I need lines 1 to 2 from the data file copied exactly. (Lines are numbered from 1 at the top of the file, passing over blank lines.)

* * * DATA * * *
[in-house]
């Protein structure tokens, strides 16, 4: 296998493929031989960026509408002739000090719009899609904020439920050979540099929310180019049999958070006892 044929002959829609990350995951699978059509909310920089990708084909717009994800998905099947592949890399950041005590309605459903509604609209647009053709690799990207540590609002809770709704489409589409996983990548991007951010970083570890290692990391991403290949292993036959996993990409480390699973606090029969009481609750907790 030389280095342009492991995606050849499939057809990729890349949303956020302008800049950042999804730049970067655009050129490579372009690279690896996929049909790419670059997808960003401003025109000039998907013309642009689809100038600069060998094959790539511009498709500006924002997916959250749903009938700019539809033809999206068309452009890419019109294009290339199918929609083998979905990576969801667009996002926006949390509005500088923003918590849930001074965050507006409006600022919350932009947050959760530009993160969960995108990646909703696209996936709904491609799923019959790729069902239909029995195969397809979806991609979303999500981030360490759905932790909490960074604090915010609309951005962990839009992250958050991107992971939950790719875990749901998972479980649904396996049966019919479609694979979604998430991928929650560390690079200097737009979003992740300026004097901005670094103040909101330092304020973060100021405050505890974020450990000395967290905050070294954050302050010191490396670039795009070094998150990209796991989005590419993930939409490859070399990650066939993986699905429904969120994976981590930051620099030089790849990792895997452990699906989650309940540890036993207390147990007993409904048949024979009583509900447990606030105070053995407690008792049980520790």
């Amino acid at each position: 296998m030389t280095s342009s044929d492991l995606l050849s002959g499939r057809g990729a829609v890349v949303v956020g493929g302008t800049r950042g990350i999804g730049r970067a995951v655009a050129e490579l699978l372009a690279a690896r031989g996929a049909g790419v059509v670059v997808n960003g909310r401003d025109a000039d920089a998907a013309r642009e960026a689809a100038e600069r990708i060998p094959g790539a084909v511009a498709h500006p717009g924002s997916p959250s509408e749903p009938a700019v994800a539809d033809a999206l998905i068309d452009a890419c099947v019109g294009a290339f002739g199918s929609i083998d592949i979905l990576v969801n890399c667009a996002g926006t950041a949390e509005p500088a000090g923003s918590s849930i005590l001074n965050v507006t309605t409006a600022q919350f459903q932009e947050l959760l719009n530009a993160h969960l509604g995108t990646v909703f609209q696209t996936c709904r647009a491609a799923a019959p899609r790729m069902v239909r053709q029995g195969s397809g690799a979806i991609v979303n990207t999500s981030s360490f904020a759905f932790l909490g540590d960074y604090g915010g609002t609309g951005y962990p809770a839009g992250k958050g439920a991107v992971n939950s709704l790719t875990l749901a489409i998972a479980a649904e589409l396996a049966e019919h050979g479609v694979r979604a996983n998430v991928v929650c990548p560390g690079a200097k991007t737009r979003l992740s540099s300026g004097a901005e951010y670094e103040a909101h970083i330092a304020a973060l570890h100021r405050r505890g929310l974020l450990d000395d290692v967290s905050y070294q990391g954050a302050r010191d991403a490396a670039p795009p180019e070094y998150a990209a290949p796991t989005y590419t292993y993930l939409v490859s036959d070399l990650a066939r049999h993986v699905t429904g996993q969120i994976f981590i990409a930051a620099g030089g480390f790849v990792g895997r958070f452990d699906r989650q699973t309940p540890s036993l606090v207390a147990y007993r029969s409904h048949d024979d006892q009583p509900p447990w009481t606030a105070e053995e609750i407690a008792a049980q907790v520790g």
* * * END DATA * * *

[in-house]
């Protein structure tokens, strides 16, 4: 296998493929031989960026509408002739000090719009899609904020439920050979540099929310180019049999958070006892 044929002959829609990350995951699978059509909310920089990708084909717009994800998905099947592949890399950041005590309605459903509604609209647009053709690799990207540590609002809770709704489409589409996983990548991007951010970083570890290692990391991403290949292993036959996993990409480390699973606090029969009481609750907790 030389280095342009492991995606050849499939057809990729890349949303956020302008800049950042999804730049970067655009050129490579372009690279690896996929049909790419670059997808960003401003025109000039998907013309642009689809100038600069060998094959790539511009498709500006924002997916959250749903009938700019539809033809999206068309452009890419019109294009290339199918929609083998979905990576969801667009996002926006949390509005500088923003918590849930001074965050507006409006600022919350932009947050959760530009993160969960995108990646909703696209996936709904491609799923019959790729069902239909029995195969397809979806991609979303999500981030360490759905932790909490960074604090915010609309951005962990839009992250958050991107992971939950790719875990749901998972479980649904396996049966019919479609694979979604998430991928929650560390690079200097737009979003992740300026004097901005670094103040909101330092304020973060100021405050505890974020450990000395967290905050070294954050302050010191490396670039795009070094998150990209796991989005590419993930939409490859070399990650066939993986699905429904969120994976981590930051620099030089790849990792895997452990699906989650309940540890036993207390147990007993409904048949024979009583509900447990606030105070053995407690008792049980520790």